A potential weather crisis is looming in the Arabian Sea as a low-pressure area, situated over the southeast and adjoining southwest Arabian Sea, has developed into a depression. The India Meteorological Department (IMD) has forecasted that this depression is expected to intensify into a cyclonic storm by the morning of October 21, 2023. This upcoming cyclone has been christened 'Tej,' following the formula adopted for naming cyclones in the Indian Ocean Region.
This will mark the second cyclonic storm in the Arabian Sea this year, as we remember Cyclone Biparjoy's unexpected course change in June. Initially moving in a north-northwest direction, it subsequently altered its path, making landfall between Mandvi in Gujarat and Karachi in Pakistan, highlighting the unpredictable nature of these meteorological events.
The IMD predicts that Cyclone Tej will not stop at being a cyclonic storm; it is expected to further intensify into a severe cyclonic storm by Sunday. The storm is projected to move towards the south coasts of Oman and adjoining Yemen. However, it is essential to note that the actual track and intensity of these storms can sometimes deviate from the initial predictions, as seen with the recent Cyclone Biparjoy.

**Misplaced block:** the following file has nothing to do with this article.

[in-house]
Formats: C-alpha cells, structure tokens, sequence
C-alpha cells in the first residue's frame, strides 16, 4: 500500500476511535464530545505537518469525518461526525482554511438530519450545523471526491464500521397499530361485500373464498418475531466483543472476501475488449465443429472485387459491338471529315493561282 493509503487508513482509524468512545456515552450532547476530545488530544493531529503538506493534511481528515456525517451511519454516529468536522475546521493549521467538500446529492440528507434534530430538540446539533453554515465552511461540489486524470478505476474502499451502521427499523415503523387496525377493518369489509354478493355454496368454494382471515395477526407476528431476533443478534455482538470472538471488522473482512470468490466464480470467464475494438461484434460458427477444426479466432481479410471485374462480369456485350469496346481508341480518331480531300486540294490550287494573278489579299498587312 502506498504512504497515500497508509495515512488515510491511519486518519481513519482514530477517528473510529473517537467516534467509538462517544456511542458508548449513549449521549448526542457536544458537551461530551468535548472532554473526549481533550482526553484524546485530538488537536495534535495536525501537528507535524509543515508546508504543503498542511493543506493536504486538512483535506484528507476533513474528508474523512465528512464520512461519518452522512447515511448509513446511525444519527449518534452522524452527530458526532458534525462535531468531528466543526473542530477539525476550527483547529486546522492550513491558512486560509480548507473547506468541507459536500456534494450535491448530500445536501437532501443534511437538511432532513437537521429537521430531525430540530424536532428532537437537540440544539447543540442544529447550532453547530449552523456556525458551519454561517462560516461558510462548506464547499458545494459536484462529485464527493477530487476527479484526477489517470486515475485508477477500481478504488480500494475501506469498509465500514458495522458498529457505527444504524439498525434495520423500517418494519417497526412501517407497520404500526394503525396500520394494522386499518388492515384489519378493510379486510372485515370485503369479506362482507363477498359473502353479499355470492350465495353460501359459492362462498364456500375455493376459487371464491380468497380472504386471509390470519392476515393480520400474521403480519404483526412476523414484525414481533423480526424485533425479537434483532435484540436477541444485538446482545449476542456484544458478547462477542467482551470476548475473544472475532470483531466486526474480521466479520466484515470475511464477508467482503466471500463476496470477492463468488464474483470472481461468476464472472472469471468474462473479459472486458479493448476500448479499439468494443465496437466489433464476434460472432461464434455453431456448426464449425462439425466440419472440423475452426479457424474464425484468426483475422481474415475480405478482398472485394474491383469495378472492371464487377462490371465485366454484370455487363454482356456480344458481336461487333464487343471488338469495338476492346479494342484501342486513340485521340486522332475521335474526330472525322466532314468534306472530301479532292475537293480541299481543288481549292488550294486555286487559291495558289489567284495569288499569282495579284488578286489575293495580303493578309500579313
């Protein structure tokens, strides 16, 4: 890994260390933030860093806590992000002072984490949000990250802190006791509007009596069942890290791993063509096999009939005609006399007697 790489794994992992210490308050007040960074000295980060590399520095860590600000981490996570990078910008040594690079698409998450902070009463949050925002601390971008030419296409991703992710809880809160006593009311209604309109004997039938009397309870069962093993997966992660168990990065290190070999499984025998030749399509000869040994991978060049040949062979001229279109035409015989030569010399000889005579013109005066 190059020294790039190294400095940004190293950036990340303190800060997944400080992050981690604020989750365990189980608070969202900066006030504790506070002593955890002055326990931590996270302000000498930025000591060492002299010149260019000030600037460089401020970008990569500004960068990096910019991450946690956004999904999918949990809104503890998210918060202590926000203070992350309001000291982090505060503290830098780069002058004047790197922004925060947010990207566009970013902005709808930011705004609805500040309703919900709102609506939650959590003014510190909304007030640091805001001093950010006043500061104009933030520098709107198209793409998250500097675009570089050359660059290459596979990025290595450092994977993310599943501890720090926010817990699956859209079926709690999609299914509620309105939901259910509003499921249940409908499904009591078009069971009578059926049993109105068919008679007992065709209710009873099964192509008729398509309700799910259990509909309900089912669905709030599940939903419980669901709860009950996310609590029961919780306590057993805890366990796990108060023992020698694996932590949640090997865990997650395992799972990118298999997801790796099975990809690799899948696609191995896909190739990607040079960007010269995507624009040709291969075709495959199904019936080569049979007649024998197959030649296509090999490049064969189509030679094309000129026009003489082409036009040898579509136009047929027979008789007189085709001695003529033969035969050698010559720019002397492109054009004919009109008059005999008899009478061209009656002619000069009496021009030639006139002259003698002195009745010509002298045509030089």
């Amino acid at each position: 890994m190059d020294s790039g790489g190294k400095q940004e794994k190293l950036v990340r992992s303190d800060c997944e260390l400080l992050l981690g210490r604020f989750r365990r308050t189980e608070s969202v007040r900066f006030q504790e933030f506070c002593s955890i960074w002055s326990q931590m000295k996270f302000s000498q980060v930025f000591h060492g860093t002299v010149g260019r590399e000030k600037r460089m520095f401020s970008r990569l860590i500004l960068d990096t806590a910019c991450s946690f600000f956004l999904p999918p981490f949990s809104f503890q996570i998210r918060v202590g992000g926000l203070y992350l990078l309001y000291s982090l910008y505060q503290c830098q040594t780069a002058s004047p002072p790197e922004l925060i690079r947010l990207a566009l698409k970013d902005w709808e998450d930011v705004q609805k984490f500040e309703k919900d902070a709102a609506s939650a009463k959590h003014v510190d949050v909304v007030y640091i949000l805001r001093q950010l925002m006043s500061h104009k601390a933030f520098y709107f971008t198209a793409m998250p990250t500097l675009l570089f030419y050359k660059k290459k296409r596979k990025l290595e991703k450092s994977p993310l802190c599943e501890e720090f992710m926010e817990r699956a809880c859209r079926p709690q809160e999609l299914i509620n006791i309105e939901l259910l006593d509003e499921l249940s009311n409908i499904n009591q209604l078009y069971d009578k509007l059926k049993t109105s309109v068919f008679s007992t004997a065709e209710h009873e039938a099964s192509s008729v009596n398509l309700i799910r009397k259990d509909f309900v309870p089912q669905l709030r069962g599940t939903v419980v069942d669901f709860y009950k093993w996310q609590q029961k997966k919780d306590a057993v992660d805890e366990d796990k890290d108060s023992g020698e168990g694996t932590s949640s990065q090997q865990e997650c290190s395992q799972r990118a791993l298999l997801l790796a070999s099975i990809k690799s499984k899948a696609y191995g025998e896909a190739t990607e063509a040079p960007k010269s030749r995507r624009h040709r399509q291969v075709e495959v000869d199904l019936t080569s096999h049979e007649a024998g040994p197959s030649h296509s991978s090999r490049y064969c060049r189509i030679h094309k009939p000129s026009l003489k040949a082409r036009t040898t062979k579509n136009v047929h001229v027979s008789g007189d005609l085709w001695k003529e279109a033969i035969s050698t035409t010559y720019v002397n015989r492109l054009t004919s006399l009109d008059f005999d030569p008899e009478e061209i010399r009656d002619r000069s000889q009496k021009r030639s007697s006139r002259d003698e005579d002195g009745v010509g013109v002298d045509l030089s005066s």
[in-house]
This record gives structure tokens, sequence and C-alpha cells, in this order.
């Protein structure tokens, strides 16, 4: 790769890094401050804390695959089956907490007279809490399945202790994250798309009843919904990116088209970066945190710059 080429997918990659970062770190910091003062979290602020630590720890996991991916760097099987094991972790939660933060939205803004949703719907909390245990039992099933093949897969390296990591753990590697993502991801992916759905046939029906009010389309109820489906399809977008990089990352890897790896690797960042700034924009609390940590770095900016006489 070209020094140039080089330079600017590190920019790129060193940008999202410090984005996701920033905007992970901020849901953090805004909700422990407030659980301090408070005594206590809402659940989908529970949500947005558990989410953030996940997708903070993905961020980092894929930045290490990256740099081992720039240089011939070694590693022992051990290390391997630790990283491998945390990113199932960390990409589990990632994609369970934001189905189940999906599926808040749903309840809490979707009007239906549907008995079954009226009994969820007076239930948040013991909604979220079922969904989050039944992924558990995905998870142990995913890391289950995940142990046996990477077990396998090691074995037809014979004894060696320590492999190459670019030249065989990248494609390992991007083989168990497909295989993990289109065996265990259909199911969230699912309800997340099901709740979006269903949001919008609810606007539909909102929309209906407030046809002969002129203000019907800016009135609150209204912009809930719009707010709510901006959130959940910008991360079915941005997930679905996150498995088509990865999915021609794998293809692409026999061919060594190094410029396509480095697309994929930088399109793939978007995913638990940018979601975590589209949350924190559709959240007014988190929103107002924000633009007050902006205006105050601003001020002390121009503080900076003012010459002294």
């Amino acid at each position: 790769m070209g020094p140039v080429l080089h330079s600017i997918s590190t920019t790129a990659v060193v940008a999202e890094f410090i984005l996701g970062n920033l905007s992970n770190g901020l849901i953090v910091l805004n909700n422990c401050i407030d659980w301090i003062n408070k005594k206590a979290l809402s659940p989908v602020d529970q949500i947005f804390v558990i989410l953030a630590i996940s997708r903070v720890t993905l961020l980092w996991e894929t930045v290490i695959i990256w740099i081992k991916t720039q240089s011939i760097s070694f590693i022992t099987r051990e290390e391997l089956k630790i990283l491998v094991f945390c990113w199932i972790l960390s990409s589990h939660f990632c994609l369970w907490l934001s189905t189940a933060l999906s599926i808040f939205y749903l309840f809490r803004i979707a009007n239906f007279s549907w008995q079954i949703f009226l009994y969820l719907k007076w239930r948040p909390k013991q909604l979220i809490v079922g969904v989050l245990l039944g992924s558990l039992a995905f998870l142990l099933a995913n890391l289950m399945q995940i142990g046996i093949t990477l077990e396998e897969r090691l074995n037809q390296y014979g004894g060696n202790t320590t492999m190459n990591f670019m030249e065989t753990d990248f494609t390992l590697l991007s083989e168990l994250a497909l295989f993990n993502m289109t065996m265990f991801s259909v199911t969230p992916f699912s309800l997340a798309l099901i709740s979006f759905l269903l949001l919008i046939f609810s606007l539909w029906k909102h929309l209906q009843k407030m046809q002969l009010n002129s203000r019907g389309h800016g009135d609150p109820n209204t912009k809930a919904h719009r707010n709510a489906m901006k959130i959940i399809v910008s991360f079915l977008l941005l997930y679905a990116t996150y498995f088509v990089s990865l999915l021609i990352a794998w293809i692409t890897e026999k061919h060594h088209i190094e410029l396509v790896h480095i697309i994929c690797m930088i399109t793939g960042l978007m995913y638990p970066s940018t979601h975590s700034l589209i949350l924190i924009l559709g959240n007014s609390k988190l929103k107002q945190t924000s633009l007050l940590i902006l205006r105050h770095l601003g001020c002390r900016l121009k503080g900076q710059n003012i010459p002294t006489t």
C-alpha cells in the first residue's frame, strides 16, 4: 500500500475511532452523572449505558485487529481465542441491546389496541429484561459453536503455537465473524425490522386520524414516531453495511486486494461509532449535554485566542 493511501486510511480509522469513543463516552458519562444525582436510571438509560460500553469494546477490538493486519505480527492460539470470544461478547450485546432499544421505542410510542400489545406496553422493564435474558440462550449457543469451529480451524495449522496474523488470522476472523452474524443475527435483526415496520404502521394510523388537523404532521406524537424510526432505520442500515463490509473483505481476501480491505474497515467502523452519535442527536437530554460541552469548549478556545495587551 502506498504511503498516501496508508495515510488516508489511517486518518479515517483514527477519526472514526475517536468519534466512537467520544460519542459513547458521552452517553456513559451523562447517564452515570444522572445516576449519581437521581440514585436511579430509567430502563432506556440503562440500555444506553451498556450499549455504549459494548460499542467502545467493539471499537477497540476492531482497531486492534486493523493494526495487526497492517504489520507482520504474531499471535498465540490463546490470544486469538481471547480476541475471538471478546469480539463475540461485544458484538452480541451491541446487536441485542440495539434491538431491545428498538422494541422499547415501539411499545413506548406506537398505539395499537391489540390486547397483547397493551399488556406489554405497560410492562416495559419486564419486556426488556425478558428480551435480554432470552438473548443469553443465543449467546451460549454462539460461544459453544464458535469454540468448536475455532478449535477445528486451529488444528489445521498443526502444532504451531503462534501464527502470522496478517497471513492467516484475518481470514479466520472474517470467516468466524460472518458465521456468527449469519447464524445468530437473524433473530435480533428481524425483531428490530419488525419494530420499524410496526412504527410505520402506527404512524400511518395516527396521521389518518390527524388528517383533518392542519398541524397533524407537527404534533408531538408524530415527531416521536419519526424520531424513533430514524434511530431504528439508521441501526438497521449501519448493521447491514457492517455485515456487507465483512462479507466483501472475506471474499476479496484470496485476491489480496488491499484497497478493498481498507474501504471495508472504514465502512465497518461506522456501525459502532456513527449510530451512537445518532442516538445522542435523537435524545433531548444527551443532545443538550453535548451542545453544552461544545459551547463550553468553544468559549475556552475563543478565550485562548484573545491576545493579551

Private forecasting agency Skymet Weather has weighed in on the situation, suggesting that a majority of models indicate that Cyclone Tej is heading towards the Yemen-Oman coast. Nonetheless, the Global Forecast System models propose a different scenario, predicting a recurvature while positioned over the deep central parts of the Arabian Sea. This alternative course would steer the system towards Pakistan and the Gujarat coast.
In terms of classification, a cyclonic storm is characterized by a maximum sustained wind speed of 62-88 kmph. When the maximum sustained wind speed reaches 89-117 km per hour, it is termed a severe cyclonic storm.
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